Clusters of vivid blue and purple hydrangea flowers covered in morning dew, set against a soft, blurred background of additional hydrangeas.

All About Hydrangeas

A gorgeous array of wild pink, purple and blue hydrangea flowers

About Hydrangeas

Notable for their big, showy blooms, hydrangeas are one of the most beautiful flowers in the world. In spring and summer, their colorful large pom-pom-like flowerheads can be seen in gardens and florist shops across the country. An ornamental bloom that has been around for a very long time, hydrangeas evoke an old-fashioned charm. Their immense florets make them great cut flowers and popular in weddings and everyday bouquets. With over 75 species and numerous varieties, the gorgeous hydrangea comes in various shapes, sizes, and colors such as blue, pink, red, purple, maroon, green, and white.

Characteristics of Hydrangea

Hydrangeas are most commonly grown as shrubs, but they can also grow as trees or vines reaching nearly 100 feet tall. Their beautiful big blooms are made up of clusters of flowers called a "corymb," which has three general forms: mophead, lace cap, and panicle. Mophead blooms have the domed, pom-pom shape most of us are familiar with. Lacecap hydrangeas have clusters of smaller flowers surrounded by larger blooms, and Panicle hydrangeas have cone-shaped flower clusters. The most widely known variety of hydrangea is called "bigleaf hydrangea," which has the lush, bountiful, rotund blooms that grace and enchant gardens worldwide.

Clusters of bright blue and white hydrangea flowers bloom amidst lush green foliage.


A large, round cluster of pale purple and pink hydrangea flowers blooms atop green leaves, set against a backdrop of dense, dark green foliage.


Pink and white hydrangea blooms on a green stem in a garden, surrounded by blurred greenery and other foliage.


History & Origins of Hydrangea

"Hydrangea" comes from the combination of two Greek words, "hydros," meaning water, and "angeion," meaning vessel, which loosely correlates to "water vessel." It's believed this name came about due to hydrangeas needing a lot of water to thrive, but it could also refer to the shape of their seed pods which resemble a water pitcher. In some countries, Hydrangeas go by the name "hortensia." They are native to Asia and the Americas but were first cultivated in Japan. In 1736, an American colonist introduced hydrangeas to Europe, where they have since become immensely popular.

Hydrangea Fun Facts

  • The flower color of bigleaf hydrangeas can be changed based on soil acidity.
  • Except for the white flowers - these never change color.
  • The hydrangea is so beloved it has its very own day - Hydrangea Day is January 5th.
  • Hydrangea leaves and petals are toxic so keep kiddies and pets away from them.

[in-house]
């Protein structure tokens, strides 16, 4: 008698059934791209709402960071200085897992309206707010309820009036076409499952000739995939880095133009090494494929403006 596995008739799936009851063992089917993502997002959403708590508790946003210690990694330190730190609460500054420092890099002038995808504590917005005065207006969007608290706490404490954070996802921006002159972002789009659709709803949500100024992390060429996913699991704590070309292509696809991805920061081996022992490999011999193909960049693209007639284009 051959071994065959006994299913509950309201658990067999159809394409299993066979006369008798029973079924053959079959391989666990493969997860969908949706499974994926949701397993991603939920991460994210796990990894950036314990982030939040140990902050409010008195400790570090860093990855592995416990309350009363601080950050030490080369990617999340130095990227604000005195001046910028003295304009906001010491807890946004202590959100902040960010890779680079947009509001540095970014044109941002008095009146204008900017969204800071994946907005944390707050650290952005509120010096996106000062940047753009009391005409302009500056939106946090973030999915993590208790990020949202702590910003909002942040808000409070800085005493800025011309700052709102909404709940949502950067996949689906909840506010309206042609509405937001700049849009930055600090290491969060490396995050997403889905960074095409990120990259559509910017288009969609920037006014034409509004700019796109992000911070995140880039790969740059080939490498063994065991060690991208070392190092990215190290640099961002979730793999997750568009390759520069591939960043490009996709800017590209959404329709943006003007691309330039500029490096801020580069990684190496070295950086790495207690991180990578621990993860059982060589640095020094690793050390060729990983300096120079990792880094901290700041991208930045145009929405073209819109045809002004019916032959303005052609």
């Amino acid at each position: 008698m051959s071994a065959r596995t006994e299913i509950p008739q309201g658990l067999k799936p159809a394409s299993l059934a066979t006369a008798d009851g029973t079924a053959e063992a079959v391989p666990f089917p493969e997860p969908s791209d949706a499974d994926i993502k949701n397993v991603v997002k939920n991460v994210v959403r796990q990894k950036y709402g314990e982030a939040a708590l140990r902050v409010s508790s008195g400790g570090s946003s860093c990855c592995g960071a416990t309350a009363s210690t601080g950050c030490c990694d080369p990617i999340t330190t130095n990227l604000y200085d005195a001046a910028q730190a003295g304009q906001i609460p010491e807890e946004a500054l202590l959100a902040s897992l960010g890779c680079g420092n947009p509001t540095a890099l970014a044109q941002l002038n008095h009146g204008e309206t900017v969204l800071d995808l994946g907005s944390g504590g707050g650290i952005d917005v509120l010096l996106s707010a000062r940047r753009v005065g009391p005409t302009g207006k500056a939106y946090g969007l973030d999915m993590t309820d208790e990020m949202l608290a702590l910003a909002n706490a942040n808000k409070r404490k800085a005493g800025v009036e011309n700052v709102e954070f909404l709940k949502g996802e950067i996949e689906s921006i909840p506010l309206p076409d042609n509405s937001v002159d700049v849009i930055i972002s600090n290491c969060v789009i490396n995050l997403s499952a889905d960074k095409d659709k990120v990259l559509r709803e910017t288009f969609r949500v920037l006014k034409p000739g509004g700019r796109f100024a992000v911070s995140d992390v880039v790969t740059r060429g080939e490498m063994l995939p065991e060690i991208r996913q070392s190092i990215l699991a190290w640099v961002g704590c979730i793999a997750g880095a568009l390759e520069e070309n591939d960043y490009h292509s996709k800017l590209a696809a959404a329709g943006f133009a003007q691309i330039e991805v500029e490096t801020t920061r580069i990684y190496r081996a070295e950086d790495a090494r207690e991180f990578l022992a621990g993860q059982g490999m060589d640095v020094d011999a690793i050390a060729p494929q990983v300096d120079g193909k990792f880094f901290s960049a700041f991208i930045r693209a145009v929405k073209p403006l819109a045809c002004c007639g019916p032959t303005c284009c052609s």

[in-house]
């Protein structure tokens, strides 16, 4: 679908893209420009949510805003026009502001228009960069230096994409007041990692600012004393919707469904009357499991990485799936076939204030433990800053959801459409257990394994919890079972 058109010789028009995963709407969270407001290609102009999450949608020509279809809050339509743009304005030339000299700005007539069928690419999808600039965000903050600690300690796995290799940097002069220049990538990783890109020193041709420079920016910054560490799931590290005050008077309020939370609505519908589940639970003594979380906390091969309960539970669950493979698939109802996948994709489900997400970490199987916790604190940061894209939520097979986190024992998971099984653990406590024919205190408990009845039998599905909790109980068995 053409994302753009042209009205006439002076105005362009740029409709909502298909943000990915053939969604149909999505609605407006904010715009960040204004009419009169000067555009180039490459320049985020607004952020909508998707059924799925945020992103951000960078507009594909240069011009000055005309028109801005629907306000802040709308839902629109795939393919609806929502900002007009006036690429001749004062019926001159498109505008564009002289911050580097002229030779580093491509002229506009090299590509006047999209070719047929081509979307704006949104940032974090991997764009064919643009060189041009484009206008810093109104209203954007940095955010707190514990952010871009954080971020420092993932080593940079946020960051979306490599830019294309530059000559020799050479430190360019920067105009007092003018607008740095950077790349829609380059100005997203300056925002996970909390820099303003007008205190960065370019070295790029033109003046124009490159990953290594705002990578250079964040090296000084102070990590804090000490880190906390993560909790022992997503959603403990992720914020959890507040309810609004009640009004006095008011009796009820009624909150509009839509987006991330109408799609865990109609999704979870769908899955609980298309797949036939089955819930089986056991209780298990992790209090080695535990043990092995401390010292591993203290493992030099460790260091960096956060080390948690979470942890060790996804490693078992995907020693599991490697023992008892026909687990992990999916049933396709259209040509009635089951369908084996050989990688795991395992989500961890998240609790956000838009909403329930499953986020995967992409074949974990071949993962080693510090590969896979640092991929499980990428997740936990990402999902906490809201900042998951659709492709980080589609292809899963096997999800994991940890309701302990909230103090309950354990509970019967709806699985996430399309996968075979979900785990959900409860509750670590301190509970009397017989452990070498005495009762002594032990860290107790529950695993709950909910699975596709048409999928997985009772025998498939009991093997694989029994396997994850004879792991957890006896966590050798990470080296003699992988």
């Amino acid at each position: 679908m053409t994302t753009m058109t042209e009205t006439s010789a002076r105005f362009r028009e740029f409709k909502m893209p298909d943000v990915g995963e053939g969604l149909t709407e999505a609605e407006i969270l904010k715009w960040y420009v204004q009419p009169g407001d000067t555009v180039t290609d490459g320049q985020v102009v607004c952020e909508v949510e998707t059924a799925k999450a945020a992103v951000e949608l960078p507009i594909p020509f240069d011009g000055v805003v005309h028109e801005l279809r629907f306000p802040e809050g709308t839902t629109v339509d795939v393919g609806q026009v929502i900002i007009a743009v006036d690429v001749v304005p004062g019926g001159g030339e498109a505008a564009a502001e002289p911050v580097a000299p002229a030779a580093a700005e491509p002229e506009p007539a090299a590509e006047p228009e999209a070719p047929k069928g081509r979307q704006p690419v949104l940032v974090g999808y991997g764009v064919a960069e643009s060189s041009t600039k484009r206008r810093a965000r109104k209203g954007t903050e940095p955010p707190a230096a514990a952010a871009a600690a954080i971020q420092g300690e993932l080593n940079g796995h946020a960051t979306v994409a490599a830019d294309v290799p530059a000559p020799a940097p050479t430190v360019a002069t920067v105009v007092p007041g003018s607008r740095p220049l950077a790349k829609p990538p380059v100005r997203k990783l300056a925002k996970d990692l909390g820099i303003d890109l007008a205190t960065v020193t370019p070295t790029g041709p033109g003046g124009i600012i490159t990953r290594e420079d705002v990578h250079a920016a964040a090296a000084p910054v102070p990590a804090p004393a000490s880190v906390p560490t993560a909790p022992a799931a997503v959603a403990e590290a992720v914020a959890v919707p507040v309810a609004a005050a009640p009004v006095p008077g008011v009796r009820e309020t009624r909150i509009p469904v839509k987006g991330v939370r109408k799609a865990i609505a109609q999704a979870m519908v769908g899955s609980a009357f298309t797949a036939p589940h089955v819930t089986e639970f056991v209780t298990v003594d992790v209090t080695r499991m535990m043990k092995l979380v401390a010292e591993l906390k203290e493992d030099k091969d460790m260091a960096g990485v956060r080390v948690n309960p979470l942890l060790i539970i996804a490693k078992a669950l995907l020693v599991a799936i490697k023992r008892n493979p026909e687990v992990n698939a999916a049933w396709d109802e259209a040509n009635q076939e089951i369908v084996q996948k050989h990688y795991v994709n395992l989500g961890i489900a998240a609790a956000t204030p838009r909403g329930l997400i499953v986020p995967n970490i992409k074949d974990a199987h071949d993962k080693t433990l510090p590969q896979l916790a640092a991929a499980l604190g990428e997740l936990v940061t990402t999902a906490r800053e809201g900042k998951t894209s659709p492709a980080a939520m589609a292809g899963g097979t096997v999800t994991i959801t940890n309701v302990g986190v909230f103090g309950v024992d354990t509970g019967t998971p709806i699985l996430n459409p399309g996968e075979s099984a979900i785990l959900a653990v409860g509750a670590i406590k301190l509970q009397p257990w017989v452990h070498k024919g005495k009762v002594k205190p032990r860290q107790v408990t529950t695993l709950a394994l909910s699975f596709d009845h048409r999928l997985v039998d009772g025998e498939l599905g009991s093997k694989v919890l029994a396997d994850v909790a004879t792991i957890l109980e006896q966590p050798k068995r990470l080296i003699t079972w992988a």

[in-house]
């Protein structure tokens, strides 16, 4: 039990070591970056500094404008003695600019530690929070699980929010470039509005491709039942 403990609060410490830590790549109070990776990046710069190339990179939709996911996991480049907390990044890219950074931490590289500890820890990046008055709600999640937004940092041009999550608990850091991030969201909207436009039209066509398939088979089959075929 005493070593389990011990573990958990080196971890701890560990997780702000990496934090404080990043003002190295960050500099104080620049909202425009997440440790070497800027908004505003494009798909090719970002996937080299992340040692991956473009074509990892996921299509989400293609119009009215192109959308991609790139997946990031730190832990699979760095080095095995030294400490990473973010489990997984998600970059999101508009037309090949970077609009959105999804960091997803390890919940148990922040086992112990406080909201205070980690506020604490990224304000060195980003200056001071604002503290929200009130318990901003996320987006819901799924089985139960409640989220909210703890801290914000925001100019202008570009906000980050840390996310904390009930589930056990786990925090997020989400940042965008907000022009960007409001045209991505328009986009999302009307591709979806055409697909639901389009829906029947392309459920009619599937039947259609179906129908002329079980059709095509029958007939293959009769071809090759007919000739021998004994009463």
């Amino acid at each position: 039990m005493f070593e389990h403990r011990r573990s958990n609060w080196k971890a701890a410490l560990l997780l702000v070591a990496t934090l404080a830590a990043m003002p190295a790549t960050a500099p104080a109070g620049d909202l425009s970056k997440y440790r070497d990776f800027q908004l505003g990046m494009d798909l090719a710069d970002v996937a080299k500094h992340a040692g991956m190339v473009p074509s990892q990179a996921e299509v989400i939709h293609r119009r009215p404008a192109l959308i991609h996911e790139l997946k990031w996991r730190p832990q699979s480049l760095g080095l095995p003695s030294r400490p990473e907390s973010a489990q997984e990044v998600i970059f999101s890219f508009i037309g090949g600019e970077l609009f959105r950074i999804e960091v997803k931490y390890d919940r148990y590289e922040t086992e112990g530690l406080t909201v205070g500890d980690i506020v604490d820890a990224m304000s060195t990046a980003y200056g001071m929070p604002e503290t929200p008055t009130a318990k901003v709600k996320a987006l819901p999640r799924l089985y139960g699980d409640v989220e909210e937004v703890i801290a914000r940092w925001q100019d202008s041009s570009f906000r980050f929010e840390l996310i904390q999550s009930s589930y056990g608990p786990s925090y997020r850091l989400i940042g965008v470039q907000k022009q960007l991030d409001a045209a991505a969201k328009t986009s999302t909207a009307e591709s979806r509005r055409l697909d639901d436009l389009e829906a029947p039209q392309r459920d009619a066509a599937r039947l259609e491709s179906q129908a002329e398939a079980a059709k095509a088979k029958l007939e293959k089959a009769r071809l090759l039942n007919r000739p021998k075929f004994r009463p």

• The root and bark of hydrangea shrubs are not toxic and have been used in healing rituals by Native Americans.
  • Hydrangeas are relatively easy to grow - they just need watering and pruning.
  • Hydrangea blooms don't have petals - they are actually sepals, which are leaves that protect the flower bud.

Hydrangea Symbolism & Meaning

The symbolism of hydrangea flowers is dependent on factors such as color, culture, and time period. In Japan, hydrangeas symbolize deep-felt apology and gratitude. In Victorian times, hydrangeas had a negative connotation of boastfulness and arrogance. This meaning likely came about due to the abundance of flowers the hydrangea plant produces yet yields very few seeds. In the U.S., hydrangeas symbolize heartfelt emotion and are often given for the fourth anniversary. Different colored hydrangeas also carry their own symbolism:

Bright pink hydrangea flowers in full bloom, clustered together with rich green leaves in a garden setting.

Pink Hydrangeas

Love, gratitude, sincerity, and heartfelt emotion

Bright blue hydrangea blossoms tightly clustered, blooming amidst green leaves in a garden setting. The background displays soil, leafy plants, and stems, suggesting an outdoor environment.

Blue Hydrangeas

Frigidity, regret, and forgiveness

Purple and blue hydrangea flowers bloom vibrantly with lush green leaves surrounding them, situated amongst a small patch of green foliage and on a bed of gray stone pebbles.

Purple Hydrangeas

Abundance, elegance, and a wish for deeper understanding

Large white hydrangea flower clusters bloom surrounded by green leaves, creating a lush garden scene.

White Hydrangeas

Boasting and bragging as well as grace and purity

A cluster of light green hydrangea blooms in full blossom among vibrant green leaves in an outdoor garden setting.

Green Hydrangeas

Renewal, prosperity, and good fortune

A pair of blue hydrangea blooms, sharing a clear mug filled with water

Hydrangea Occasions

Cut hydrangeas have a long vase life. Place a few stems with bountiful blooms in a vase for an instant pick-me-up and touch of charming décor.

If you need to send an apology to someone, the hydrangea is the perfect flower for doing so, especially blue hydrangea.

Send purple hydrangeas to convey a deep understanding to someone who could use your support and to let them know you are thinking of them and are there for them.

Representing gratitude and sincerity, pink hydrangeas make the perfect gift to give a friend for their birthday or "just because."

To show heartfelt emotion and how much you love your partner, present them with pink or red hydrangeas as a sincere, romantic gesture.

A popular bloom in bouquets, weddings, special events, and more, shop gorgeous flower arrangements featuring hydrangeas with Flowerama San Antonio. The hydrangea's large flower head, full of abundance and lushness, adds a romantic and charming touch to any occasion. With their wide appeal, variety of colors, and diverse meanings, hydrangeas are pretty much perfect for all occasions.